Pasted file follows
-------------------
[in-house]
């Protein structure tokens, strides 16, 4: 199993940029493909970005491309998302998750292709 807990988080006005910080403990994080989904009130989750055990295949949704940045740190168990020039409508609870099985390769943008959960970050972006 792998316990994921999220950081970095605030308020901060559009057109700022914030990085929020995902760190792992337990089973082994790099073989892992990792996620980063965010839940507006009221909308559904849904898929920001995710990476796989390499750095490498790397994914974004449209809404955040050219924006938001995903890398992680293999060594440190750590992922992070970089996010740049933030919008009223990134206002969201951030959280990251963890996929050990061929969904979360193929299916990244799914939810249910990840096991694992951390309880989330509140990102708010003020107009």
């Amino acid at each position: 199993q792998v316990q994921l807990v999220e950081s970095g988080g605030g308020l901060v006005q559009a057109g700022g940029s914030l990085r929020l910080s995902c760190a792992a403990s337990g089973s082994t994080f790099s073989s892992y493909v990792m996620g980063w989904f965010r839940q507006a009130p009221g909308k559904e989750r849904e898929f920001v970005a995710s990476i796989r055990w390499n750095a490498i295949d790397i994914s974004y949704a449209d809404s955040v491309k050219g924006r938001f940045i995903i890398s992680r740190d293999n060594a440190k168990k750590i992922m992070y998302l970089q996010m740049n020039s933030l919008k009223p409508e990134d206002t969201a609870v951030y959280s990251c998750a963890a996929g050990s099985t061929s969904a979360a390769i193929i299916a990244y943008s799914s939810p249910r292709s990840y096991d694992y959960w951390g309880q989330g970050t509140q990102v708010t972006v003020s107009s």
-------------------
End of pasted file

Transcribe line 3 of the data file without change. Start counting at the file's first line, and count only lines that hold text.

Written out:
């Amino acid at each position: 199993q792998v316990q994921l807990v999220e950081s970095g988080g605030g308020l901060v006005q559009a057109g700022g940029s914030l990085r929020l910080s995902c760190a792992a403990s337990g089973s082994t994080f790099s073989s892992y493909v990792m996620g980063w989904f965010r839940q507006a009130p009221g909308k559904e989750r849904e898929f920001v970005a995710s990476i796989r055990w390499n750095a490498i295949d790397i994914s974004y949704a449209d809404s955040v491309k050219g924006r938001f940045i995903i890398s992680r740190d293999n060594a440190k168990k750590i992922m992070y998302l970089q996010m740049n020039s933030l919008k009223p409508e990134d206002t969201a609870v951030y959280s990251c998750a963890a996929g050990s099985t061929s969904a979360a390769i193929i299916a990244y943008s799914s939810p249910r292709s990840y096991d694992y959960w951390g309880q989330g970050t509140q990102v708010t972006v003020s107009s």